Paroxysmal nocturnal hemoglobinuria (PNH) is a disorder characterized by a defect in the glycosylphosphatidylinositol (GPI) anchor, due to an acquired abnormality in the PIG-A gene. This leads to partial or complete absence of all GPI-linked proteins, particularly CD59 (membrane inhibitor of reactive lysis) and CD55 (decay accelerating factor), resulting in an increased sensitivity of the affected cells to the action of complement . (See "Pathogenesis of paroxysmal nocturnal hemoglobinuria: Absence of the GPI anchor" and "Pathogenesis of paroxysmal nocturnal hemoglobinuria: Missing cell proteins".)
The clinical manifestations of PNH are primarily related to abnormalities in the hematopoietic system, including hemolytic anemia, a hypercoagulable state, and diminished hematopoiesis. Progression to aplastic anemia, myelodysplasia, and acute leukemia can also occur. In the past, the treatment of PNH had been largely empirical. As with most medical disorders, therapy is largely given to ameliorate the symptoms or complications rather than the cause of the disease. However, with improved understanding of the underlying pathogenesis, more rational therapies are emerging, such as the use of eculizumab. (See 'Eculizumab' below.)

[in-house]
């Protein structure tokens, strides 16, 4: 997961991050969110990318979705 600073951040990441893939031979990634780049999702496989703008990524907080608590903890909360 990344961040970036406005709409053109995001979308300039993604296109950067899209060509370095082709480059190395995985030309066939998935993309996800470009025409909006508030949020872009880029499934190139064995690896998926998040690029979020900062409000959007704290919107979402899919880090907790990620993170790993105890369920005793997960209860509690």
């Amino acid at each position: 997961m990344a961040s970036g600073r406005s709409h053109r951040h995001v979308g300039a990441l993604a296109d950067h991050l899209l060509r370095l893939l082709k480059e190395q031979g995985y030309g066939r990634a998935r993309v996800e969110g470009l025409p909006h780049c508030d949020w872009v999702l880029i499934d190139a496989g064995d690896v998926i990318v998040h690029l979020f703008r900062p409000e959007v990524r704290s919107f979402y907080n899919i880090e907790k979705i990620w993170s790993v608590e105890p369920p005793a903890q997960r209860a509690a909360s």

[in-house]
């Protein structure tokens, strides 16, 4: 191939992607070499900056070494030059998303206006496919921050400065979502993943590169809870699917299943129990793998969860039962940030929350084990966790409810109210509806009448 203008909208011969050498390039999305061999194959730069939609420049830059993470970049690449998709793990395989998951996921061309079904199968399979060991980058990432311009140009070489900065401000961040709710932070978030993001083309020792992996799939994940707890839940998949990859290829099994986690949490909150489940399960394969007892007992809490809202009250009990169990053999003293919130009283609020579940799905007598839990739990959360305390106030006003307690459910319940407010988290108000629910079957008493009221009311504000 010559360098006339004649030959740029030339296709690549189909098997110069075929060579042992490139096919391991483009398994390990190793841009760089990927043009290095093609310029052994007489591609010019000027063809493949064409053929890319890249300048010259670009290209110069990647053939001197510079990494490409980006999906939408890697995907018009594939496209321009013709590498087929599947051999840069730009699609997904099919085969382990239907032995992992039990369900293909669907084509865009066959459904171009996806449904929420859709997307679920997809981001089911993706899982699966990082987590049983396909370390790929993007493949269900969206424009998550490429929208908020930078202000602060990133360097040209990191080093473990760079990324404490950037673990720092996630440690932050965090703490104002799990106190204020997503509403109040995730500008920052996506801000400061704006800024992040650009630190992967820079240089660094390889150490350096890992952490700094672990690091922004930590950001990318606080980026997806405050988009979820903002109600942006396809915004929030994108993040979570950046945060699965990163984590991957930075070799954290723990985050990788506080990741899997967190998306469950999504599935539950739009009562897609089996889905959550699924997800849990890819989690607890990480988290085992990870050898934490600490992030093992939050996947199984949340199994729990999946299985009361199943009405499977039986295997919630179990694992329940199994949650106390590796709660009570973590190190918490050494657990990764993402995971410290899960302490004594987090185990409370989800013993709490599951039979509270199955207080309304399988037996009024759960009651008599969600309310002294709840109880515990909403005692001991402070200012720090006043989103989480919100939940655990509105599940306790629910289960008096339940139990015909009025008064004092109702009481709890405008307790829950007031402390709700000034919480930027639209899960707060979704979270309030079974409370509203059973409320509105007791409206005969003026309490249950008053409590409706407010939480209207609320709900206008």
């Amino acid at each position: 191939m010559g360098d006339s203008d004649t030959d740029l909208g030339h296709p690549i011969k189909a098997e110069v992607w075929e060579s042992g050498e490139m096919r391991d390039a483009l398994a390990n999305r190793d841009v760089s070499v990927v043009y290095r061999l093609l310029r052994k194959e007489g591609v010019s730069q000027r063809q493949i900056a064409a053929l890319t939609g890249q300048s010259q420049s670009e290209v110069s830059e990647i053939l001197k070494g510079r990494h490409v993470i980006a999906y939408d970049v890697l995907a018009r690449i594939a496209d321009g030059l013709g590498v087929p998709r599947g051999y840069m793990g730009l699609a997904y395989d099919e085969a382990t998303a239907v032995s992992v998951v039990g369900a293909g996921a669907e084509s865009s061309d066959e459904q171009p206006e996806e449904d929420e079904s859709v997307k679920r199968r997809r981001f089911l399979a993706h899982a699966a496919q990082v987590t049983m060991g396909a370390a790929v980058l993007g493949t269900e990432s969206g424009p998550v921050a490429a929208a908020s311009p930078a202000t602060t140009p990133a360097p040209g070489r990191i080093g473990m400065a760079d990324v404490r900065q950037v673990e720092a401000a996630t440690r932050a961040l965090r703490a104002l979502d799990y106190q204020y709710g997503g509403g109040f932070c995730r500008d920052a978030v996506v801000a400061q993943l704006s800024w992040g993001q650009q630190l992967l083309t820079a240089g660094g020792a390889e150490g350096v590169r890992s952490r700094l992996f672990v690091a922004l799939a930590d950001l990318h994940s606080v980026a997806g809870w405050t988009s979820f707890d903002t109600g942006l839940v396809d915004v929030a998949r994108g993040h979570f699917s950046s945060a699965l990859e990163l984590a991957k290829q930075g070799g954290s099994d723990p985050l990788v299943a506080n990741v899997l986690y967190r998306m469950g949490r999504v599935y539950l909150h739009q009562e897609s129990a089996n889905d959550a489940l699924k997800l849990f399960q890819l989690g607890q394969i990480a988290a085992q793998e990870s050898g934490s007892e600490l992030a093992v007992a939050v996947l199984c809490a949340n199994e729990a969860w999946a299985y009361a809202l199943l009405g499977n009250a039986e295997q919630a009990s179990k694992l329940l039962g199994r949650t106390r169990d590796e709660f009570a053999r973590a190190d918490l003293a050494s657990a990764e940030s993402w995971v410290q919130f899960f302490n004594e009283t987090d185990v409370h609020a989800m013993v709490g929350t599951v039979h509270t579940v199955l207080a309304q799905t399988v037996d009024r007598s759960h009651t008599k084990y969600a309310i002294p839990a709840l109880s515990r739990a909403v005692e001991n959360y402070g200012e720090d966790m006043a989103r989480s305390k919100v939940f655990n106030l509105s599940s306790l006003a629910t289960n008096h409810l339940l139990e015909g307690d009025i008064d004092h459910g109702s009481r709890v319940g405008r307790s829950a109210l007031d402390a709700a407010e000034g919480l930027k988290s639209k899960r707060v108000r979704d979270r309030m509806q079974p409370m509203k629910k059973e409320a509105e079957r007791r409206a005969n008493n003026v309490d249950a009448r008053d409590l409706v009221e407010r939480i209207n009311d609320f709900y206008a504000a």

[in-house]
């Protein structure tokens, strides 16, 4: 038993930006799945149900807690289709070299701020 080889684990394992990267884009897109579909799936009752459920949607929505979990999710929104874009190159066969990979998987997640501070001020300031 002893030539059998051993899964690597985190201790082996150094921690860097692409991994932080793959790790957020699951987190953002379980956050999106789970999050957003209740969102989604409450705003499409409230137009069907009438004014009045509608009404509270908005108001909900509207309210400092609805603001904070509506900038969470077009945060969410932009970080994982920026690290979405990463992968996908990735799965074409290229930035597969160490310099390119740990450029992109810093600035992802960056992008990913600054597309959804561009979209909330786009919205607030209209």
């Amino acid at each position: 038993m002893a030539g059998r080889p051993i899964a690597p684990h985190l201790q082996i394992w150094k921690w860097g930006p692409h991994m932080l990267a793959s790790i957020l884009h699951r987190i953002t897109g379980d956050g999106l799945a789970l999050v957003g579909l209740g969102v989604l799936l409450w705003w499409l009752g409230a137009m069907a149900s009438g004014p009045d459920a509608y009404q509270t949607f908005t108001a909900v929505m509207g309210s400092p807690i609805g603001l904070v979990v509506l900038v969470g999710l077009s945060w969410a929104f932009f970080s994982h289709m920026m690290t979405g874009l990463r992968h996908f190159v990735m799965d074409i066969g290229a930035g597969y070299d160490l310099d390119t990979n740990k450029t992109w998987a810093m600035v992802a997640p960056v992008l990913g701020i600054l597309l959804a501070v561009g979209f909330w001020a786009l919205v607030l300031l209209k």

The diagnosis and treatment of PNH will be reviewed here [1-4]. The clinical manifestations of this disorder are discussed separately. (See "Clinical manifestations of paroxysmal nocturnal hemoglobinuria".)
Clinical presentation of the classic disease — The diagnosis of PNH should be considered in a patient with any of the following manifestations:
●Evidence of acquired hemolysis, specifically with a negative direct antiglobulin (Coombs) test of the red cells.